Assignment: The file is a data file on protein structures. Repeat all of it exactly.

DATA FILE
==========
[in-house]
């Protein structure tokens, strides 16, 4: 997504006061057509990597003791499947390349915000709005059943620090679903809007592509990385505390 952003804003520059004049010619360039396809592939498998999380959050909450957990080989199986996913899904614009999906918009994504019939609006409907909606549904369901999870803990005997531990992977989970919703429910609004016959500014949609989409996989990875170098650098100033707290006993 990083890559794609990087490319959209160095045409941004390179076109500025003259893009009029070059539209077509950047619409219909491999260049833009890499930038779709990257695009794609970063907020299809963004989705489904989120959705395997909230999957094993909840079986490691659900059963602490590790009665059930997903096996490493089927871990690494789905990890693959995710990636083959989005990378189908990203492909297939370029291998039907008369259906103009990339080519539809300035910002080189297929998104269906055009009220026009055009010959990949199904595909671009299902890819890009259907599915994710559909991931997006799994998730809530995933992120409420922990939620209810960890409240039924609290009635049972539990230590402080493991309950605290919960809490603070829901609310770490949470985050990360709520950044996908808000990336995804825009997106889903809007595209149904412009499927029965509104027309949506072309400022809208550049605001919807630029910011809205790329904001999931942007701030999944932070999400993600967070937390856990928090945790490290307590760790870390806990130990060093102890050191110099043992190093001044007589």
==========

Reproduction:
[in-house]
């Protein structure tokens, strides 16, 4: 997504006061057509990597003791499947390349915000709005059943620090679903809007592509990385505390 952003804003520059004049010619360039396809592939498998999380959050909450957990080989199986996913899904614009999906918009994504019939609006409907909606549904369901999870803990005997531990992977989970919703429910609004016959500014949609989409996989990875170098650098100033707290006993 990083890559794609990087490319959209160095045409941004390179076109500025003259893009009029070059539209077509950047619409219909491999260049833009890499930038779709990257695009794609970063907020299809963004989705489904989120959705395997909230999957094993909840079986490691659900059963602490590790009665059930997903096996490493089927871990690494789905990890693959995710990636083959989005990378189908990203492909297939370029291998039907008369259906103009990339080519539809300035910002080189297929998104269906055009009220026009055009010959990949199904595909671009299902890819890009259907599915994710559909991931997006799994998730809530995933992120409420922990939620209810960890409240039924609290009635049972539990230590402080493991309950605290919960809490603070829901609310770490949470985050990360709520950044996908808000990336995804825009997106889903809007595209149904412009499927029965509104027309949506072309400022809208550049605001919807630029910011809205790329904001999931942007701030999944932070999400993600967070937390856990928090945790490290307590760790870390806990130990060093102890050191110099043992190093001044007589």